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2020 Detroit Lions training camp preview: Offensive tackles

Will there be any surprises from this group in training camp?

NFL: MAY 31 Lions OTA Photo by Steven King/Icon Sportswire via Getty Images

The Detroit Lions’ offensive line is much like the roads in Michigan: Always under construction and always filled with holes. For periods of time, it looks like everything could run smoothly, but it never lasts.

Whether it’s the interior or the edges of the offensive line, the Lions just can’t seem to get everyone on the same page at once. They’ll finally have the interior of their offensive line figured out, only to still be searching for that future left tackle. Or they’ll finally nail down their left tackle and they’ll maddingly rotate their interior linemen in an effort to either find the right combination or just piss off the fans. It’s probably the first one, but I can’t be too sure.

If there’s been one constant, it’s that the Lions haven’t had much stability at the right tackle position. In the past 10 years, here are the players that have rotated in and out of the position: Rick Wagner, Riley Reiff, Michael Ola, LaAdrian Waddle, Corey Hilliard, and Gosder Cherilus.

This year, the Lions’ offensive line went under construction yet again, starting with that right tackle position.

Here’s our 2020 training camp preview for the offensive tackles.

Previously: Quarterbacks, running backs, tight end, wide receivers

Offensive tackles

Roster locks: Halapoulivaati Vaitai, Taylor Decker, Tyrell Crosby
On the bubble: N/A
Long shot: Matt Nelson, Dan Skipper
Key departures: Rick Wagner

Will the investment in Big V pay off?

Just three years ago, Lions general manager Bob Quinn handed free agent Rick Wagner a five-year, $47.5 million contract. After a mediocre few seasons, he was cut and Quinn, again, took his aim at free agency. Eagles backup swing tackle Halapoulivaati Vaitai was the recipient of an almost identical five-year, $45 million contract.

Though Vaitai comes with less experience than Wagner, he’s a bit younger and comes with a higher ceiling. Stuck behind All Pros Jason Peters and Lane Johnson, Vaitai never got a chance to truly crack the starting lineup. But in injury relief, Vaitai performed decently.

His addition may also represent a change in identity along the front five. Vaitai is much more of a mauler in the run game than he is a pass protector. Combine that with some truly mean guys in the interior, and it’s clear Detroit is trying to become more big and physical rather than quick and athletic.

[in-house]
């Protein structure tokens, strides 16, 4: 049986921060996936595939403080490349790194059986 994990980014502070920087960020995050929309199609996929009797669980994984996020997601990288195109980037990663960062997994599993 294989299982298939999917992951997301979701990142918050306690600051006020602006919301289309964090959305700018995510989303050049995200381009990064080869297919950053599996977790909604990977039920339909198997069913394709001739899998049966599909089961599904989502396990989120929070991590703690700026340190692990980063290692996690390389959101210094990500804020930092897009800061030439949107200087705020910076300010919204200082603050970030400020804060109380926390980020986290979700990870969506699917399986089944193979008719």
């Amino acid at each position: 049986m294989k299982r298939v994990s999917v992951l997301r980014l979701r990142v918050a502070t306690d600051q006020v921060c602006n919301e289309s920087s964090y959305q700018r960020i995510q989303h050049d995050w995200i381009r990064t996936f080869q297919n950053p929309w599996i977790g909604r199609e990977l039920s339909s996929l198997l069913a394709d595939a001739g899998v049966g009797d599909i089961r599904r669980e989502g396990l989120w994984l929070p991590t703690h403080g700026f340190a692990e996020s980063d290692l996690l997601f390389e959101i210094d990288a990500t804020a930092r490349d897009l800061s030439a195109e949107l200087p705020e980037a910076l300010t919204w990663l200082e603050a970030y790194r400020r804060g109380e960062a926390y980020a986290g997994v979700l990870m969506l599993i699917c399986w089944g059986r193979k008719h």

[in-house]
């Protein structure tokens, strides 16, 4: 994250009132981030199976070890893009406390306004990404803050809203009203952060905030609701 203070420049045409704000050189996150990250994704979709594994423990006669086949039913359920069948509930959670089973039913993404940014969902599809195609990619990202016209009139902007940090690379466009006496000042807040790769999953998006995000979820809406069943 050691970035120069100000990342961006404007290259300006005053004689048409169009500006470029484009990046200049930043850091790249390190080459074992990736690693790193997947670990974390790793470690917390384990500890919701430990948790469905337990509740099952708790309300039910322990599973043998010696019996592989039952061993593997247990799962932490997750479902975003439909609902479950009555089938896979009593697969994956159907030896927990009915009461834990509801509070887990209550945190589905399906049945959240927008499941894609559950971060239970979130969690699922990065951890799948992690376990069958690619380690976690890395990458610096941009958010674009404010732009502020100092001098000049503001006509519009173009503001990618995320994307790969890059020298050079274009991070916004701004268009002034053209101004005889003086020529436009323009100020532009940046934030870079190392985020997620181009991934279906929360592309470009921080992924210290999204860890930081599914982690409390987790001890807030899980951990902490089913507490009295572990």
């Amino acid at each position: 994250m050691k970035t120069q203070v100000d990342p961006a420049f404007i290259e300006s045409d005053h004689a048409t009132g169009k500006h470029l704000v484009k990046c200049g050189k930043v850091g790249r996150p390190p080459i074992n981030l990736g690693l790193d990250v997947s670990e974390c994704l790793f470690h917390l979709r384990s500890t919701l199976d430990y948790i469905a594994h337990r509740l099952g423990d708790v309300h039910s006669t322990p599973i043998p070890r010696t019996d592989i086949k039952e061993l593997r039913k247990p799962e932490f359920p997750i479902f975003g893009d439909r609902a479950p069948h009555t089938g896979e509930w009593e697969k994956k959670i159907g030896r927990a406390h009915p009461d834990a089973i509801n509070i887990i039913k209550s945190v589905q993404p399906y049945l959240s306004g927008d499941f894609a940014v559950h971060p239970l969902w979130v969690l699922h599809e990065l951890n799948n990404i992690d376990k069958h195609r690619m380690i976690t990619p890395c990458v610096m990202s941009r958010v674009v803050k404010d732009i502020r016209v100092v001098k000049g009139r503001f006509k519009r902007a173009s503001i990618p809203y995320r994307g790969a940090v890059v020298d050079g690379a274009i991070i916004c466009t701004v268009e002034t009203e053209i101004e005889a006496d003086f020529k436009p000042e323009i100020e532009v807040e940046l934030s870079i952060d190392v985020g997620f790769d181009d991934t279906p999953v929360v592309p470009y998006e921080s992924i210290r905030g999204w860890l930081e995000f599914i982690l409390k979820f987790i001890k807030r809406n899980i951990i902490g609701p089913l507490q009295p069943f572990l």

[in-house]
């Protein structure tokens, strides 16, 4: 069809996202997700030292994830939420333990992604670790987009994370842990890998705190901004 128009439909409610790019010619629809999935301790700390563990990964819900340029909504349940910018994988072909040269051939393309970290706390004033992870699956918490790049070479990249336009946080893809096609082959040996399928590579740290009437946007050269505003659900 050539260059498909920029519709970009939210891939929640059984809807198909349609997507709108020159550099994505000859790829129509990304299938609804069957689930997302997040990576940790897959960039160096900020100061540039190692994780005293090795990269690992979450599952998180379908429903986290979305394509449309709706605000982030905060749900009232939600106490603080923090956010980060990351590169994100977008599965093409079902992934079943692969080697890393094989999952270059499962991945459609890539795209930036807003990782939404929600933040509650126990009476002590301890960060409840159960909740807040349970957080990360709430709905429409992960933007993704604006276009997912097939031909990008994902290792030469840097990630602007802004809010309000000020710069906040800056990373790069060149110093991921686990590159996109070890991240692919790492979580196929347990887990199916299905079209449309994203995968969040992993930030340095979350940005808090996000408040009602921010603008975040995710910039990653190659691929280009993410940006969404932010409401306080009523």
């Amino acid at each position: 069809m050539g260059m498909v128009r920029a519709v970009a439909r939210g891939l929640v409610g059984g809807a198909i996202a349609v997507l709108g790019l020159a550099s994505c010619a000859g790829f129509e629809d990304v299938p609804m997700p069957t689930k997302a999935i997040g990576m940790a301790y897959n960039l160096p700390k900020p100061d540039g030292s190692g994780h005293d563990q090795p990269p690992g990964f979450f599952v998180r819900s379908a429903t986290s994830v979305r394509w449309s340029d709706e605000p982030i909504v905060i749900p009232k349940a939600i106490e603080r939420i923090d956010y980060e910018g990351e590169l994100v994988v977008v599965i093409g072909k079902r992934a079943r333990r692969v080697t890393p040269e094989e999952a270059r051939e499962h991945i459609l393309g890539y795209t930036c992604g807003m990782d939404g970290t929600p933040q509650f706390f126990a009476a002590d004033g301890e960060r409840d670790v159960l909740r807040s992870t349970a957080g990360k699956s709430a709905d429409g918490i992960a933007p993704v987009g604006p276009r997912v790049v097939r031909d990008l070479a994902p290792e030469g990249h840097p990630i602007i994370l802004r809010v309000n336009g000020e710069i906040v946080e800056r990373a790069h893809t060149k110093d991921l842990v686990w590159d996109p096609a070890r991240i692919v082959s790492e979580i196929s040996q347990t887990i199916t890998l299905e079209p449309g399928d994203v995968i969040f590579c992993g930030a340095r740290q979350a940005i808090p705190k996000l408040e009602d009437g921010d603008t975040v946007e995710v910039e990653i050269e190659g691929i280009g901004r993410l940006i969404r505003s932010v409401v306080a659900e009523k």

Taylor Decker extension coming?

Decker is currently on the fifth-year option of his rookie deal—costing the Lions $10.35 million in 2020. Although Decker hasn’t been the most consistent player on the roster—especially after his shoulder injury in 2017—he finished 2019 among the league’s best tackles, and has never truly been a liability.

Decker found himself a new agency this offseason, and with no clear competition on the roster, it does seem like the former first-round pick is on his way to a new deal in Detroit. As I estimated back in March, Decker’s contract will probably fall around the $14-16 million per year range, which is more than affordable considering the Lions’ current favorable salary cap situation.

Any surprises coming?

While Tyrell Crosby doesn’t exactly fit the “bigger and stronger” prototype the Lions may be seeking in their tackles, he has the most experience of Detroit’s depth, and he’s been solid as a replacement swing tackle.

But Matt Nelson and Dan Skipper spent plenty of time with the team last year, although mostly on the practice squad. Both must have made a good enough impression to stick around with the team this year. Nelson, and undrafted rookie in 2019, has yet to make a game appearance, while Skipper saw some playing time with the Texans last year before being cut. After the Lions scooped him up, Skipper went to the practice squad before finishing the season on the 53-man roster with some special teams appearances.

Both feel like longer-term projects, but if either makes a big jump in training camp, they could potentially challenge Crosby for the backup job, or even justify the team keeping four offensive tackles on the 53.


I don’t think we see any surprises this year. The Lions kept three offensive tackles on the 53-man roster for the majority of the season in 2019, and they should be able to stash one or two on the practice squad in case of emergency. Both Nelson and Skipper are practice squad eligible without taking up a veteran spot, and both could probably use more time before being thrown into action.

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